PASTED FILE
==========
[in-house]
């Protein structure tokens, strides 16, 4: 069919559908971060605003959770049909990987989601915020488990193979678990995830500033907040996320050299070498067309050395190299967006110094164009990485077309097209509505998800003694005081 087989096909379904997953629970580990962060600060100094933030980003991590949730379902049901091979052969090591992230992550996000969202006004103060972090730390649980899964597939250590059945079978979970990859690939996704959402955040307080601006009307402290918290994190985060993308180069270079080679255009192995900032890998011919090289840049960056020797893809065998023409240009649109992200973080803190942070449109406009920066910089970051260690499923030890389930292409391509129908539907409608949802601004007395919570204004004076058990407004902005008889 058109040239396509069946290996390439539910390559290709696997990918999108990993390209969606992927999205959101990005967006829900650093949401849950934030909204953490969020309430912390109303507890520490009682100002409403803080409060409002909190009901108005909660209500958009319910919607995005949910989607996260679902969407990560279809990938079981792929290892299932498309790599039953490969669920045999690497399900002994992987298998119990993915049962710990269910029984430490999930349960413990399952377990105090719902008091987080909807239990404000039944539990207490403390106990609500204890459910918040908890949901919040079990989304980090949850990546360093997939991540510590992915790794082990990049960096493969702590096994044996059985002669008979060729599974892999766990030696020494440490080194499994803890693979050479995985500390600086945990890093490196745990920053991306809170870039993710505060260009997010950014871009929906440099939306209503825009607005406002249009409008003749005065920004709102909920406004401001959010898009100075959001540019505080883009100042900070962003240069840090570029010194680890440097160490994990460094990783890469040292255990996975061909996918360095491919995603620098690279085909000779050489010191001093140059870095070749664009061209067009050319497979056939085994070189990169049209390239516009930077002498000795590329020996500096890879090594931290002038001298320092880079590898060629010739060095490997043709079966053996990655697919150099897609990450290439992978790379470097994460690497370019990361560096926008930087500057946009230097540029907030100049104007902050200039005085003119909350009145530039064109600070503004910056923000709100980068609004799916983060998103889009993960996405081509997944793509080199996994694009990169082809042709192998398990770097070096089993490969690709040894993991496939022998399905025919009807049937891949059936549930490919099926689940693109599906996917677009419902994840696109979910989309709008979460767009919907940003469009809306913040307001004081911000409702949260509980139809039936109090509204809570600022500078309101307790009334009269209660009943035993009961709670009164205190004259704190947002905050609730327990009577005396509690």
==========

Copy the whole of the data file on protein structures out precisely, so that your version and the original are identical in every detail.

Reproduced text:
[in-house]
């Protein structure tokens, strides 16, 4: 069919559908971060605003959770049909990987989601915020488990193979678990995830500033907040996320050299070498067309050395190299967006110094164009990485077309097209509505998800003694005081 087989096909379904997953629970580990962060600060100094933030980003991590949730379902049901091979052969090591992230992550996000969202006004103060972090730390649980899964597939250590059945079978979970990859690939996704959402955040307080601006009307402290918290994190985060993308180069270079080679255009192995900032890998011919090289840049960056020797893809065998023409240009649109992200973080803190942070449109406009920066910089970051260690499923030890389930292409391509129908539907409608949802601004007395919570204004004076058990407004902005008889 058109040239396509069946290996390439539910390559290709696997990918999108990993390209969606992927999205959101990005967006829900650093949401849950934030909204953490969020309430912390109303507890520490009682100002409403803080409060409002909190009901108005909660209500958009319910919607995005949910989607996260679902969407990560279809990938079981792929290892299932498309790599039953490969669920045999690497399900002994992987298998119990993915049962710990269910029984430490999930349960413990399952377990105090719902008091987080909807239990404000039944539990207490403390106990609500204890459910918040908890949901919040079990989304980090949850990546360093997939991540510590992915790794082990990049960096493969702590096994044996059985002669008979060729599974892999766990030696020494440490080194499994803890693979050479995985500390600086945990890093490196745990920053991306809170870039993710505060260009997010950014871009929906440099939306209503825009607005406002249009409008003749005065920004709102909920406004401001959010898009100075959001540019505080883009100042900070962003240069840090570029010194680890440097160490994990460094990783890469040292255990996975061909996918360095491919995603620098690279085909000779050489010191001093140059870095070749664009061209067009050319497979056939085994070189990169049209390239516009930077002498000795590329020996500096890879090594931290002038001298320092880079590898060629010739060095490997043709079966053996990655697919150099897609990450290439992978790379470097994460690497370019990361560096926008930087500057946009230097540029907030100049104007902050200039005085003119909350009145530039064109600070503004910056923000709100980068609004799916983060998103889009993960996405081509997944793509080199996994694009990169082809042709192998398990770097070096089993490969690709040894993991496939022998399905025919009807049937891949059936549930490919099926689940693109599906996917677009419902994840696109979910989309709008979460767009919907940003469009809306913040307001004081911000409702949260509980139809039936109090509204809570600022500078309101307790009334009269209660009943035993009961709670009164205190004259704190947002905050609730327990009577005396509690």